That's a Pollyannaish view. Our city is broke. It will run out of cash in the next month, and going deeper into debt will not solve the problem -- just postpone the inevitable day of reckoning. Postponement may be Nagin's preference right now because he's running for re-election, and it's not easy to campaign on a platform of insolvency. But citizens deserve to hear the truth. What's even more troubling is the reluctance of Nagin's opponents to discuss this issue more openly. As a result, the city's slide towards bankruptcy has become the proverbial elephant in the room: everyone knows it's there, but nearly everyone nervously pretends not to see it.
Last week, a pair of non-partisan government watchdogs released an in-depth report bringing the issue to the fore. In their joint report -- "Municipal Bankruptcy in Perspective" -- the Bureau of Governmental Research (BGR) and the Public Affairs Research Council (PAR) concluded that the City of New Orleans and the Orleans Parish School Board are "teetering on the edge of the cliff. The school board is dealing with chronic cash-flow problems, and the city is one month away from running out of cash. With their tax bases in shambles, it is unclear whether they will be able to meet the threefold challenge of servicing existing debt, providing services, and rebuilding damaged infrastructure."
That's a cold, dark view of the situation, but we think it accurately and succinctly sums things up. The question now is, what happens next? Is bankruptcy inevitable, or can City Hall and the school board take steps to stave off bankruptcy?
The report (www.bgr.org) notes that municipal bankruptcy differs significantly from private-sector bankruptcy. In many ways it is much more difficult for a city to seek bankruptcy protection. For example, an insolvent business can go straight to bankruptcy court and seek protection from its creditors. Or, it can be placed in "involuntary bankruptcy" by several of its creditors. Neither option is available to municipalities. Before a city can file bankruptcy, it must first get permission from the state. In New Orleans' case, that possibility seems remote.
Instead, the city has sought bids from financial and management consultants who can suggest ways to improve the city's revenue-forecasting model, expand revenues, contain spending and enhance its credit rating. In normal times, that would be a good idea, but nowadays that's a little like rearranging the deck chairs on the Titanic. For example, with the city's population down by two-thirds, we don't need a better forecasting model; we know the forecast is grim. And enhancing our credit rating? Even if we could borrow our way to prosperity, what Wall Street bond-rating service is going to be impressed by some consultant's report painting a rosy picture of New Orleans' economic prospects?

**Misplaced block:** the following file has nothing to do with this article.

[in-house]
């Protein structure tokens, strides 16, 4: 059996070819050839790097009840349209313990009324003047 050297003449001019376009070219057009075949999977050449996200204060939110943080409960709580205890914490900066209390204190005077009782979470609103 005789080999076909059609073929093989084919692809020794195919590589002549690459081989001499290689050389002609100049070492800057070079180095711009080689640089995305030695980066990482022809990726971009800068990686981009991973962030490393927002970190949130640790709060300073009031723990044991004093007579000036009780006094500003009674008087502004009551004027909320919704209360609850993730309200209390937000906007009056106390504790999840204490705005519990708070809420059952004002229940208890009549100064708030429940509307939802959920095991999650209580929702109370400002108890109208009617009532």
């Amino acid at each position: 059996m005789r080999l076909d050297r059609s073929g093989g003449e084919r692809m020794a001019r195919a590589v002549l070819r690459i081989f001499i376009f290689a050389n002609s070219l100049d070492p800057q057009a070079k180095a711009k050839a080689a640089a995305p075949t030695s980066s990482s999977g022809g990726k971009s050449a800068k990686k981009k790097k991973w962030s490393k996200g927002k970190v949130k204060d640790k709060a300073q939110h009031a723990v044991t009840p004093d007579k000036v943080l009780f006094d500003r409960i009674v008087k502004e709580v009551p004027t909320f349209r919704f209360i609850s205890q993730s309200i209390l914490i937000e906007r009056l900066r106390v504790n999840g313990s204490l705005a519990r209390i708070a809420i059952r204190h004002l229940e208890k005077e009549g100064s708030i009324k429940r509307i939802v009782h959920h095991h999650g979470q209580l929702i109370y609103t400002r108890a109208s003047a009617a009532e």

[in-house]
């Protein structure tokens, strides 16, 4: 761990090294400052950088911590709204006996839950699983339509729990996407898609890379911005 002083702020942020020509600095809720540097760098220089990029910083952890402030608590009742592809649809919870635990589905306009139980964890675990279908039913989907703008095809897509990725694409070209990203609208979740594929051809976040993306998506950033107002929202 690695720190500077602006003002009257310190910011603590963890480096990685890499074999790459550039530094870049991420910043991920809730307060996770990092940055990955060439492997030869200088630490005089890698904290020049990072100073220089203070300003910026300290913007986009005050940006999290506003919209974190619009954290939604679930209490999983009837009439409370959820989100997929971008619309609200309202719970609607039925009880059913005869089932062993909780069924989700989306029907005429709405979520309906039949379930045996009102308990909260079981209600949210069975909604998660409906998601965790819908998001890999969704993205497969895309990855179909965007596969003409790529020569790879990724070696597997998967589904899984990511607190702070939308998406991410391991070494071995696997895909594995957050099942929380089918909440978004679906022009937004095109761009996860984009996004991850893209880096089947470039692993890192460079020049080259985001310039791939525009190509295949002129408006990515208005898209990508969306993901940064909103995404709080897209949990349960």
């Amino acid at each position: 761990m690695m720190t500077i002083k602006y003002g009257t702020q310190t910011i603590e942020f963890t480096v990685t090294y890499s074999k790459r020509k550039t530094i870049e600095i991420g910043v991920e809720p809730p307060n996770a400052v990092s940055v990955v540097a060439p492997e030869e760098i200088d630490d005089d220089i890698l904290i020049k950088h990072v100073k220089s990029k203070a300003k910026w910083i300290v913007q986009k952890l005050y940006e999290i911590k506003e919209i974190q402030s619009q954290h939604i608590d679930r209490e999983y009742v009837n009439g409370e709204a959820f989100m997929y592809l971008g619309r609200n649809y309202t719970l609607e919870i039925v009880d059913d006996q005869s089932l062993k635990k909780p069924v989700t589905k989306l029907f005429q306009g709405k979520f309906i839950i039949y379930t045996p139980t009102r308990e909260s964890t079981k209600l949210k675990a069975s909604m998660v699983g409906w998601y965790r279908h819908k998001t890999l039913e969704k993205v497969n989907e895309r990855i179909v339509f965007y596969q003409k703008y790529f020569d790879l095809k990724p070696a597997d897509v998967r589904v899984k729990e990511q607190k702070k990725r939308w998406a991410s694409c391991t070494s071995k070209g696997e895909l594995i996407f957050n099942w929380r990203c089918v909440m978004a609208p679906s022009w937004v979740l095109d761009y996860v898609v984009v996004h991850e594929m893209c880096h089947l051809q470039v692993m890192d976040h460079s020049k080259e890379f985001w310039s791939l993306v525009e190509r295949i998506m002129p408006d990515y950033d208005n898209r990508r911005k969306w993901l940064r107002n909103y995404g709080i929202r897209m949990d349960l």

In our view -- and in the opinion of PAR and BGR -- city leaders should meet with creditors and ask for forbearance on short- and long-term obligations. Such discussions are required before a city can seek municipal bankruptcy anyway. More important, it's the prudent thing to do under the present circumstances -- and it costs a lot less than borrowing another $150 million. Already the city and the Board of Liquidation expect to spend $96 million on debt service in 2006 -- and that's after significant property tax increases to service some bonds. Moreover, that figure does not include $120 million borrowed from the federal government's Community Disaster Loan program. Repayment of that loan can be postponed for five years, but New Orleans has already reached its borrowing limit.
BGR and PAR also argue that while local governments must pay their debts, such repayments ought to be viewed "in the larger context" of promoting the city's overall recovery. "What conditions are needed to retain and attract residents and businesses?" the report asks. BGR and PAR do not promote the idea of municipal bankruptcy, but they -- and we -- strongly suggest that payment of long-term debts should not "trump" the day-to-day operations of government on which returning citizens and businesses depend. The question of whether to seek bankruptcy protection requires "hard-nosed analysis" and recognition that recovery depends on government's ability to deliver vital services such as police, fire and sanitation.
In short, the first order of business is to get government back in business. The first step in that direction is for our leaders and would-be leaders to start talking frankly and openly about the city's financial dilemma. After all, it's not as if nobody sees that elephant in the room.